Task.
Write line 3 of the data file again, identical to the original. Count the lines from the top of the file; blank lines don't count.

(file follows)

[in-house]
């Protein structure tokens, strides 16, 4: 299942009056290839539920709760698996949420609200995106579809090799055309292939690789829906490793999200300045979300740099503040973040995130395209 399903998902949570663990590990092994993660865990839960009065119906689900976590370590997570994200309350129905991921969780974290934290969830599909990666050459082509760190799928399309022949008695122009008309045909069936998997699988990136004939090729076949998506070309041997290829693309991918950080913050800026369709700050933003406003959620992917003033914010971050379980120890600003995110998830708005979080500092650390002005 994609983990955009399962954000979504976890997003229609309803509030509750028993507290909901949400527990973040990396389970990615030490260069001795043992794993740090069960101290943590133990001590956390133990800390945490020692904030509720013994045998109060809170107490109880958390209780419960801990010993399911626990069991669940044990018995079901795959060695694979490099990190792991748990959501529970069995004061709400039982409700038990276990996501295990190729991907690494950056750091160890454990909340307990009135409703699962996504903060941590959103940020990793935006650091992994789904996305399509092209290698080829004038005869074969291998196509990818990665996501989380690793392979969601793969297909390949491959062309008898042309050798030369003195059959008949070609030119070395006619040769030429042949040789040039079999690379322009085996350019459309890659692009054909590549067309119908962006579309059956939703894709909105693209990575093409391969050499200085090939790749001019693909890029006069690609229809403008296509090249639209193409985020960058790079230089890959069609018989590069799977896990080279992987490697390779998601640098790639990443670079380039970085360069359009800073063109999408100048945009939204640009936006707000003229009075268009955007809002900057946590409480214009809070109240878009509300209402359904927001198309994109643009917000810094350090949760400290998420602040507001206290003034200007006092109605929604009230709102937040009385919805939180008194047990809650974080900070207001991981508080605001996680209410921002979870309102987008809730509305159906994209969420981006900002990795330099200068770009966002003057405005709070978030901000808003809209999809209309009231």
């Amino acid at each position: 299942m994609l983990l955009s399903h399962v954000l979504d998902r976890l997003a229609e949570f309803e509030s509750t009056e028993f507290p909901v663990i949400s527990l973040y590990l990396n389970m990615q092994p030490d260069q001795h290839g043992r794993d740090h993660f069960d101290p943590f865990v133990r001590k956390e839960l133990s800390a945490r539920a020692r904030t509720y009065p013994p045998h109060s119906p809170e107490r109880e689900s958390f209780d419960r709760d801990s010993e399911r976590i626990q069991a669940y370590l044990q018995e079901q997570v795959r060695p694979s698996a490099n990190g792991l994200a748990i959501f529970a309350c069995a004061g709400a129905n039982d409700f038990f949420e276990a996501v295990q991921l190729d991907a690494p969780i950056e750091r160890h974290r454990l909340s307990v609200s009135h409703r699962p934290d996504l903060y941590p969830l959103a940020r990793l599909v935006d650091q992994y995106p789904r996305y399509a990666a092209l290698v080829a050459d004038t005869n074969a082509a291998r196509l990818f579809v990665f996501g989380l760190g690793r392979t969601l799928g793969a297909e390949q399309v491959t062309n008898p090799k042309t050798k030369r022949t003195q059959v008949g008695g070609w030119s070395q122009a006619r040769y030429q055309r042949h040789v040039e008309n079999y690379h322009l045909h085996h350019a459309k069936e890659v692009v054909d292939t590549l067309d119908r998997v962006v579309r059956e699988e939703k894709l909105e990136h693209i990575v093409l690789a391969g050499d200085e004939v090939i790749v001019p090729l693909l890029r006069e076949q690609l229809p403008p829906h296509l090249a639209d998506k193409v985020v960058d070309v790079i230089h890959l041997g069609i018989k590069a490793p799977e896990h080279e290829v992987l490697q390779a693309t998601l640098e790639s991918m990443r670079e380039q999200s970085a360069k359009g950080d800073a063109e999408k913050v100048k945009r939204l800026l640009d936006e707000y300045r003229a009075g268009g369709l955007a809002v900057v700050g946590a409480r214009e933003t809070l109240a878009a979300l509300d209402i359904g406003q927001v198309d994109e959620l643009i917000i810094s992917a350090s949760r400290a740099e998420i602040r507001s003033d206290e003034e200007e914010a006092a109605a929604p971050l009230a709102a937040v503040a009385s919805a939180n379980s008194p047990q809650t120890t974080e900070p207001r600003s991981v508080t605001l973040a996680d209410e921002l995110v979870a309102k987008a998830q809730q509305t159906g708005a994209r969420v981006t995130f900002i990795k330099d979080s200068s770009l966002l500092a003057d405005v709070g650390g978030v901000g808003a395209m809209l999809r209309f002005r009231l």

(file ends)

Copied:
């Amino acid at each position: 299942m994609l983990l955009s399903h399962v954000l979504d998902r976890l997003a229609e949570f309803e509030s509750t009056e028993f507290p909901v663990i949400s527990l973040y590990l990396n389970m990615q092994p030490d260069q001795h290839g043992r794993d740090h993660f069960d101290p943590f865990v133990r001590k956390e839960l133990s800390a945490r539920a020692r904030t509720y009065p013994p045998h109060s119906p809170e107490r109880e689900s958390f209780d419960r709760d801990s010993e399911r976590i626990q069991a669940y370590l044990q018995e079901q997570v795959r060695p694979s698996a490099n990190g792991l994200a748990i959501f529970a309350c069995a004061g709400a129905n039982d409700f038990f949420e276990a996501v295990q991921l190729d991907a690494p969780i950056e750091r160890h974290r454990l909340s307990v609200s009135h409703r699962p934290d996504l903060y941590p969830l959103a940020r990793l599909v935006d650091q992994y995106p789904r996305y399509a990666a092209l290698v080829a050459d004038t005869n074969a082509a291998r196509l990818f579809v990665f996501g989380l760190g690793r392979t969601l799928g793969a297909e390949q399309v491959t062309n008898p090799k042309t050798k030369r022949t003195q059959v008949g008695g070609w030119s070395q122009a006619r040769y030429q055309r042949h040789v040039e008309n079999y690379h322009l045909h085996h350019a459309k069936e890659v692009v054909d292939t590549l067309d119908r998997v962006v579309r059956e699988e939703k894709l909105e990136h693209i990575v093409l690789a391969g050499d200085e004939v090939i790749v001019p090729l693909l890029r006069e076949q690609l229809p403008p829906h296509l090249a639209d998506k193409v985020v960058d070309v790079i230089h890959l041997g069609i018989k590069a490793p799977e896990h080279e290829v992987l490697q390779a693309t998601l640098e790639s991918m990443r670079e380039q999200s970085a360069k359009g950080d800073a063109e999408k913050v100048k945009r939204l800026l640009d936006e707000y300045r003229a009075g268009g369709l955007a809002v900057v700050g946590a409480r214009e933003t809070l109240a878009a979300l509300d209402i359904g406003q927001v198309d994109e959620l643009i917000i810094s992917a350090s949760r400290a740099e998420i602040r507001s003033d206290e003034e200007e914010a006092a109605a929604p971050l009230a709102a937040v503040a009385s919805a939180n379980s008194p047990q809650t120890t974080e900070p207001r600003s991981v508080t605001l973040a996680d209410e921002l995110v979870a309102k987008a998830q809730q509305t159906g708005a994209r969420v981006t995130f900002i990795k330099d979080s200068s770009l966002l500092a003057d405005v709070g650390g978030v901000g808003a395209m809209l999809r209309f002005r009231l």